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David Lebovitz

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Everything posted by David Lebovitz

  1. You can get Yuzu juice, and other Japanese food products, at: Sté Kioko 46, rue des petit Champs Tel: 01 42 61 33 65
  2. Well, does anyone think those people selling fish at the market actually woke up that morning and caught them?
  3. David, ours is a fusion culture, just like any other. You're right in the fact that many French have forgotten this in the latter part of the 20th century. But the French way of operating fusion is not by adding together, juxtaposing and sometimes mixing: it is done by absorbing, by making a heterogeneous element "completely French". Which makes the fusion not apparent, but it still is fusion. French cuisine absorbed every single spice brought in from the Colonies and Comptoirs in the 17th and 18th century. It absorbed ingredients from the New World (potatoes, beans, tomatoes, etc.) just like other European countries. It absorbed Italian court cuisine in the 16th century and that was the origin of modern French cuisine. It absorbed the many foreign influences from across borders through their "frontalier" regions, i.e. Savoie, Comté de Nice, Pays Basque, Flanders. A little-remembered fact, it absorbed much Russian cuisine and table service in the 19th century, an influence that remained visible until the 1970's and Nouvelle cuisine, and the curiosity for non-french cuisines was quite strong in the first part of the 20th century, as period domestic cookbooks will tell. Cassoulet (see the ingredients), the quintessential French dish, is typically a fusion dish. French culture was built from many fusions and influences, but it is true that it doesn't look that way, and most of the time it won't admit it. One of the most important modern French cultural illusions is this belief of being homogenous and sui generis, which is our particular brand of chauvinism. But one doesn't have to believe it... ← Thanks Ptipois, you're right. As an American, I tend to forget anything that happened more than 20 years ago. One of our many deficiencies... Yes, there is the wonderful assimilation of those cultures, and the fusion of spices, sugar, and chocolate that is a permanent part of French cuisine. Even the venerable macaron was 'fusion' food!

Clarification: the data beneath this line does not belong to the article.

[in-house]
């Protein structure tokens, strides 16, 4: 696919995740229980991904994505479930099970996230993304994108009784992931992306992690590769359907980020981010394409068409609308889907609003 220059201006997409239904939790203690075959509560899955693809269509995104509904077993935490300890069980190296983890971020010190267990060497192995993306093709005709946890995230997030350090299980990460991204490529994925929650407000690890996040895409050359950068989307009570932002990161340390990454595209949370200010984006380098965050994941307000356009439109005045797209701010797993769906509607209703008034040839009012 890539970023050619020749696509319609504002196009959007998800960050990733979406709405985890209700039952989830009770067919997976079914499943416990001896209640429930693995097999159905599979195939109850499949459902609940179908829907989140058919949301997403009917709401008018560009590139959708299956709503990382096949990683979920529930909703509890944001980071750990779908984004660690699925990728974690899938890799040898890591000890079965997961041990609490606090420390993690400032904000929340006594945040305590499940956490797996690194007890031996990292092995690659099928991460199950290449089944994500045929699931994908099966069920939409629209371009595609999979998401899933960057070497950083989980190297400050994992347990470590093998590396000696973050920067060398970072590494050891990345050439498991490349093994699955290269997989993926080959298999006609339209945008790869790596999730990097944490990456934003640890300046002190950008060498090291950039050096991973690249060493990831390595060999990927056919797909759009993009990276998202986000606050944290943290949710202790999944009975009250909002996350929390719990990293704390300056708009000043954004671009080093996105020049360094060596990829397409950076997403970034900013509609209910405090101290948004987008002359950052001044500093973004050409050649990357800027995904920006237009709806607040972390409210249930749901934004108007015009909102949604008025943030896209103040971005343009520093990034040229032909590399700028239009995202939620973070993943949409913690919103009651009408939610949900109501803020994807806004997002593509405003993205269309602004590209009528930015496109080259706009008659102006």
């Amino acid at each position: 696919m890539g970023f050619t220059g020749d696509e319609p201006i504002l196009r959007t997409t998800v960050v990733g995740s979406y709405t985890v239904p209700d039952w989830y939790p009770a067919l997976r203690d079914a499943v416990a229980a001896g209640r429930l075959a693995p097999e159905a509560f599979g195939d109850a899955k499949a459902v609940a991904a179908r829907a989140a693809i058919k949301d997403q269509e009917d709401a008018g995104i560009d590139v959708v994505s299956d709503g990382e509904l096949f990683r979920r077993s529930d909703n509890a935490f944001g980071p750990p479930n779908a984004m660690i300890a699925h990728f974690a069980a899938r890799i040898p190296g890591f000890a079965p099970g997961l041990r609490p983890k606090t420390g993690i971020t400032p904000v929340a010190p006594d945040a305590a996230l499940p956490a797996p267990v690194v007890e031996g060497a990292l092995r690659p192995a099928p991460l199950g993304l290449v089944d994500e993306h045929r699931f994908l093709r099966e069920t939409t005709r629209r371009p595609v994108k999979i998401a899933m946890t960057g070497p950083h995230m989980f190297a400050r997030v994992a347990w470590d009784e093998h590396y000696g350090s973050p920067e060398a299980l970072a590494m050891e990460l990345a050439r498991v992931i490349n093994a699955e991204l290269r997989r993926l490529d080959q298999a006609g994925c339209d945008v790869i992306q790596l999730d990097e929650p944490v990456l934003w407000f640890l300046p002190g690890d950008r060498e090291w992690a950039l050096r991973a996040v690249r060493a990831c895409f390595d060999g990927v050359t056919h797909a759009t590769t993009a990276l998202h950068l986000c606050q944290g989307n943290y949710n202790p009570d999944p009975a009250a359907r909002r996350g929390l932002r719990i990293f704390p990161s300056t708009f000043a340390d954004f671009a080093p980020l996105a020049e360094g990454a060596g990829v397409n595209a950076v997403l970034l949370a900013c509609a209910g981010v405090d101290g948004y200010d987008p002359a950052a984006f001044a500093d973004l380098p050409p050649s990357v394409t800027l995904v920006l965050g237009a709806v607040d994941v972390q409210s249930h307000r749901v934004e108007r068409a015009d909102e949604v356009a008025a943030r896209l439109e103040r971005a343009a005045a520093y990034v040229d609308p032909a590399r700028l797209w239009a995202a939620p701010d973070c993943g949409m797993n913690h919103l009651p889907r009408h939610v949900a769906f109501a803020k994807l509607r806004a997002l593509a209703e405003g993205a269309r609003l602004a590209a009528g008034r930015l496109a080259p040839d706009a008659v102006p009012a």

4. Does anyone know of a gluten-free bakery in Paris? I would imagine it would be impossible for a regular boulangerie to make gluten-free bread if they produce other breads in the same space, but thought I would ask. I know the natural-food stores carry several, but a friend of mine's looking for freshly-baked, if possible.
  5. The Japanese are very good at learning something from a culture, then improving it (ie: American baseball.) Some of the best chocolate & pastry shops open in Tokyo since Japanese tend to be pursuaded by 'names' and 'brands' and will pay for them. If you go into Le Grand Epicerie in Paris, the Japanese are buying products based on the pictures in the guidebooks in their hands, not necessarily for taste or because they're any good. Same with desserts by people like Pierre Hermé or the $200 melon at Takashimaya: it's all about the price and packaging. I know very few people that buy tea at Fauchon or Hediard, where it's more about the branding and labels. And while I love going into Pierre Hermé, I would say less than 1% of my French friends go there to buy pastries. I was at a dinner party recently and someone had mentioned they went in to Hermé and pastries were 7 euros each, which cause a minor uproar at the table! (I argued that was a small price to pay for such an experience...but no one seemed to be pursuaded.) People I know here are scandalized by the price of Laduree macarons. Same with upscale restaurants, where the ratio for natives to visitors seems to be about 50-50; most of them have to cater to out-of-towners since few locals go to those places or will pay those prices. I agree with Ptipois that the French get stuck, which I think has to do with their provincialism (which is why the French classics are usually done very well in France, and new innovations and food trends tend to fall rather flat.) Part of it has to do with the fact that France is a great country, but there is a tendancy to rest on those laurels and not feel the need to improve or adapt. The Japanese tend to want to succeed and excel at whatever they do. And most of the time, French cooks don't look outside their culture for inspiration...and why should they when what they have is so incredible? And in my experience, when they do, the results are rather disasterous. I had a multi-course meal where everthing was dusted with lots and lots of cumin powder recently (at Le Pre Verre) and wondered what the heck were they thinking? I avoid fusion food here, since it's just not done well. But there are excellent ethnic restaurants here (Vietnamese, North Africans, etc...) if you know where to go. They're just not a 'fusion' culture. (On another note, they built a new, upscale shopping center in Tokyo, which I was reading about this week in the NYTimes. Many shoppers were complaining that it was too 'European-style', which they said meant that there weren't many bathrooms to be found. It was a rather funny comparison if you've witnessed the ease of finding a bathroom in Tokyo, versus locating one in Paris.)
  6. I would agree with Pim that Bistro Paul Bert is really good, and well-worth the trip (it's not really that far from anywhere...) I've had desserts there that were truly outstanding...as good, if not better, than those in fancier establishments. The staff is really nice and the food is always great. (They have an oyster bar/seafood restaurant next door that looks good, but someone told me it wasn't so great.) L'Os à Moelle is very good too, but since they do 2 different seatings, (American-style, as they call it...) it's hard to relax with the harried servers rushing around, trying to feed everyone as quickly as possible...you really feel like you have to 'eat-it-and-beat-it'. It's also rather brightly lit.